Seamus Heaney offers a new translation of the classic Anglo-Saxon alliterative poems, which tells the tale of the hero Beowulf as he fights monsters from the murderous Grendel to the greedy dragon.
I’m no scholar of Old English, but perhaps this qualifies me to review this book as one of the general populace to whom it seems to be marketed. Seamus Heaney here translates the famous Anglo-Saxon epic alliterative poem–famous now, that is, in large part thanks to Professor J. R. R. Tolkien, who argued we should view it as a work of art and not merely a text to be mined for historical details. This translation became both a New York Times bestseller and the standard text offered in many an American classroom. So how good is the story really? And the translation?
I have not tried to compare Heaney’s translation with the original Anglo-Saxon text, so I do not know myself how faithfully he translates or what kinds of changes he may have made and how they affect how we understand the text. I do know, however, that his text is lively and vivid. It invites the reader in to this epic journey and says, “Shh, listen. A great tale is about to unfold.”
And a great tale it is. “Anglo-Saxon epic poetry” may not immediately seem appealing to the average reader, but Beowulf is, in fact, an engrossing fantasy adventure. It begins with the titular hero facing the monster Grendel, who creeps in a famed hall at night to kill the warriors sleeping there, then ends with a spectacular and doomed fight against a dragon. Beowulf is, by the way, a super brave and strong and all-around amazing hero–and he is never going to let you forget it. So intertwined with his epic fight are details both of all the other amazing feats he has performed, as well as tales of the feats other historical figures have performed.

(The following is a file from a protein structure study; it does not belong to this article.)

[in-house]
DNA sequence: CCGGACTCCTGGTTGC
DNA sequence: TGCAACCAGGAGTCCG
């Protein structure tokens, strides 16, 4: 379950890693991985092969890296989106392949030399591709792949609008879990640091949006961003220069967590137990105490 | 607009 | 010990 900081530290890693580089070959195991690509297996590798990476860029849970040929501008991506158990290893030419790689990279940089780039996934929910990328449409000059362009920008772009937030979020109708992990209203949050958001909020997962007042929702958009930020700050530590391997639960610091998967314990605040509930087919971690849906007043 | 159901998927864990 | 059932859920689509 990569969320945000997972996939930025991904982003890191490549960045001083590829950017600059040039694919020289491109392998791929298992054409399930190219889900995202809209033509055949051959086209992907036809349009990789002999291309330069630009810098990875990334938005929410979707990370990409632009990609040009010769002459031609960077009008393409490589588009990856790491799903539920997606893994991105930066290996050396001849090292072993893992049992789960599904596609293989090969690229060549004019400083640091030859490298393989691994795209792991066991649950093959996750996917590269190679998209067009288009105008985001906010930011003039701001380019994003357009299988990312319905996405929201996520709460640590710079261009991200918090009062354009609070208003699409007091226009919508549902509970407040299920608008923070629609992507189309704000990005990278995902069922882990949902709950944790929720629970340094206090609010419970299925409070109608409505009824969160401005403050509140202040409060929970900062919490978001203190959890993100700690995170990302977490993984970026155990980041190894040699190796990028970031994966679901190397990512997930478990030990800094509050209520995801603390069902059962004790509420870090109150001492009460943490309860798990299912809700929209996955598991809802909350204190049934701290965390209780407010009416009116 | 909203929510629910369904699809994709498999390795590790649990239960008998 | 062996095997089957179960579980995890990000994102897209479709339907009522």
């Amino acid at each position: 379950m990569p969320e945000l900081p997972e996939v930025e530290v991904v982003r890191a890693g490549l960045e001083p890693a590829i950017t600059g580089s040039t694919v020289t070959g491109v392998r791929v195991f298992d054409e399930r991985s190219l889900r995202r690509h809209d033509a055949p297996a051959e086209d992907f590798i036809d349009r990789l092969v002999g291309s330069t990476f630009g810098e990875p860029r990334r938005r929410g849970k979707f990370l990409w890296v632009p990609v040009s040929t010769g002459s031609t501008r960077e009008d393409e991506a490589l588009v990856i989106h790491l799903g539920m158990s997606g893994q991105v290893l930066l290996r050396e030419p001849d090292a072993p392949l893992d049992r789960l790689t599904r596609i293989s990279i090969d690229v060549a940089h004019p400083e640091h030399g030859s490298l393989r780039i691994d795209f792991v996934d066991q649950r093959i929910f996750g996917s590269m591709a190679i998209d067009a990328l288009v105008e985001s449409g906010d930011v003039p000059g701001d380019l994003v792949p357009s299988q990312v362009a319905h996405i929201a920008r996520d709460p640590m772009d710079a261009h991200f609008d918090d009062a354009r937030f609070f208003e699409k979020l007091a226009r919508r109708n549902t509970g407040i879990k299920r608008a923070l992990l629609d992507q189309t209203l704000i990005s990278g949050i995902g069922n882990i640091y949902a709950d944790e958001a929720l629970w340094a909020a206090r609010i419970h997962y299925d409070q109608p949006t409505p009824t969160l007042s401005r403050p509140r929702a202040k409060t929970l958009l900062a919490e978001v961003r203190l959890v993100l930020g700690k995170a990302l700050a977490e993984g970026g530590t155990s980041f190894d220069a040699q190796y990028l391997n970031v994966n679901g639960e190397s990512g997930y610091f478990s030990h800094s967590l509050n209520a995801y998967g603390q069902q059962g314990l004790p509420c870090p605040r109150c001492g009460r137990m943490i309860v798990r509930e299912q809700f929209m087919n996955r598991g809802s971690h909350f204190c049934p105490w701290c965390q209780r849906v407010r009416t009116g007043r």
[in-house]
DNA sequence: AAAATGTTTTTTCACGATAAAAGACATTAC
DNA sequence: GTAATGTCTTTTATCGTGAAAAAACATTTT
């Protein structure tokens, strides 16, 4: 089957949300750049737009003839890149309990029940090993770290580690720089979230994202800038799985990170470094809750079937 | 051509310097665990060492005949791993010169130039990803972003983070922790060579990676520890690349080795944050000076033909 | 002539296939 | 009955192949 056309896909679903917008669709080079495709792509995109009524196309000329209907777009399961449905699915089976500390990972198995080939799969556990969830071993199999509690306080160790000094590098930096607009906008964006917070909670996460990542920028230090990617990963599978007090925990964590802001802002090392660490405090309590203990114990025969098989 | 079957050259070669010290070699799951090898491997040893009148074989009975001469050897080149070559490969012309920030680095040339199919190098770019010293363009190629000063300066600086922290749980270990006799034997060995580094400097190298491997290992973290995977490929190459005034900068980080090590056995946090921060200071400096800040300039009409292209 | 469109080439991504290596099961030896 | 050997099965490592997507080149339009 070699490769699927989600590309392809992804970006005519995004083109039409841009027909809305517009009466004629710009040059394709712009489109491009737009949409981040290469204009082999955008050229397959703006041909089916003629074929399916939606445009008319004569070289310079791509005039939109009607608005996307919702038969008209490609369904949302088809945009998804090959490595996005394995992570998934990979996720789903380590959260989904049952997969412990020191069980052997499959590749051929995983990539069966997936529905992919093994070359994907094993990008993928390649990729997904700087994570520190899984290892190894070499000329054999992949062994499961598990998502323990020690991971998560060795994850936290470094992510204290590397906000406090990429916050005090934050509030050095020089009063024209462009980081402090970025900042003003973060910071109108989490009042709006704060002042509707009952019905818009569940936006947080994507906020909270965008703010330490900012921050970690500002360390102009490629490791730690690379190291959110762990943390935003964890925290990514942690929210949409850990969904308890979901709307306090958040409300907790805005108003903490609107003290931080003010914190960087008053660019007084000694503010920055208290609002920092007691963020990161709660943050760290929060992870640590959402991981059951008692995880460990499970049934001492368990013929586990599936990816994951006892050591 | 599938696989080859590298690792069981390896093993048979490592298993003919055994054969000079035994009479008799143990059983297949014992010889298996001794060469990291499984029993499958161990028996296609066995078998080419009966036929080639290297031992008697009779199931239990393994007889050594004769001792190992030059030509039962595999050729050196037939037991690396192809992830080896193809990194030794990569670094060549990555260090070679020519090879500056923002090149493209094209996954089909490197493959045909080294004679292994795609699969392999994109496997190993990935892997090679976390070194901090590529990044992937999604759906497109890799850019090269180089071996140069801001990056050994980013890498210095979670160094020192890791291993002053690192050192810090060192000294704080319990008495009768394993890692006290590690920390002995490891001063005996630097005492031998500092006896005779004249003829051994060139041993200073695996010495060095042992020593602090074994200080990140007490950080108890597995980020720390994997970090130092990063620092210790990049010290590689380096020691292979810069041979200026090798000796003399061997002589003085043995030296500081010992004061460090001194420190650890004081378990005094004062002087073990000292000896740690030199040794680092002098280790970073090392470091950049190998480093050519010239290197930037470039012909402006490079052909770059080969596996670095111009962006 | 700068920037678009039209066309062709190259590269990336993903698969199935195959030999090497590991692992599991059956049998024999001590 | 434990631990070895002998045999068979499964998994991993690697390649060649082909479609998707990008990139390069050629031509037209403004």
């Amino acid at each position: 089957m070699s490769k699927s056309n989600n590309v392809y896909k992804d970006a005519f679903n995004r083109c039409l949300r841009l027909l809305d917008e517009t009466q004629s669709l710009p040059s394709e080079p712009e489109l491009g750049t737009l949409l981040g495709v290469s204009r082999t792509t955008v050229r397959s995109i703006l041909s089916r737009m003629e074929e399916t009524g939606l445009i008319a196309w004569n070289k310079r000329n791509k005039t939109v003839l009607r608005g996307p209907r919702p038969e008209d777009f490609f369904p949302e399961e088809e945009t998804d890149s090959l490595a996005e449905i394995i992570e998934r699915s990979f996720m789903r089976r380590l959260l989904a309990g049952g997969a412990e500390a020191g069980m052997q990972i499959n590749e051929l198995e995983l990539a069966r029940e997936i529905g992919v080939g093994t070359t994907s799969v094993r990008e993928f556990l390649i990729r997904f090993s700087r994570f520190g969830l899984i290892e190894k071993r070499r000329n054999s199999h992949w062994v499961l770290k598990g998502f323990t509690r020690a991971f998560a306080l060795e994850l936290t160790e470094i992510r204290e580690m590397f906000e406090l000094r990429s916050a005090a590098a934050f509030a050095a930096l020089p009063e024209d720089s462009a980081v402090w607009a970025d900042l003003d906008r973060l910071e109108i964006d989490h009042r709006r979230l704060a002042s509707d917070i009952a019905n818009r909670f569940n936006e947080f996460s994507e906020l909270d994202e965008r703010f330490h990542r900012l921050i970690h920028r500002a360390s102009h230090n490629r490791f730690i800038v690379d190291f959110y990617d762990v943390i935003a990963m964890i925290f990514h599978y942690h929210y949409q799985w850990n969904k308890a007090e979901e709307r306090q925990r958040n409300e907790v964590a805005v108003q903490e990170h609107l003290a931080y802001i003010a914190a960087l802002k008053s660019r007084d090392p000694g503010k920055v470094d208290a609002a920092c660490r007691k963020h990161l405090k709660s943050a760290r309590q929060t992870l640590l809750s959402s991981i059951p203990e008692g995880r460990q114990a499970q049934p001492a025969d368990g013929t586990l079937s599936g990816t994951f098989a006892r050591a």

These historical asides may sometimes lose the average reader. Who are these Scandinavian figures and what are they doing in this story? (And why is the great British poem about Scandinavian heroes, anyway?) But they do ground the story in a larger narrative that makes the audience reflect on Beowulf and his place in society. Though Beowulf triumphs against his first monsters, the specters of history and death are always behind him. By the time the dragon comes, you know he is lost.
But losing cannot deter a great hero. Beowulf will seek fame and glory wherever it may be since only fame keeps a pagan hero alive after death. His final battle, abandoned by all but one faithful follower, is, for me, the emotional heart of this tale. Doom comes to us all. Beowulf perhaps faces it more boldly than most.
Though I’ve read Beowulf several times, it remains a powerful and moving story. And the people who helped it make the New York Times bestseller list seem to agree.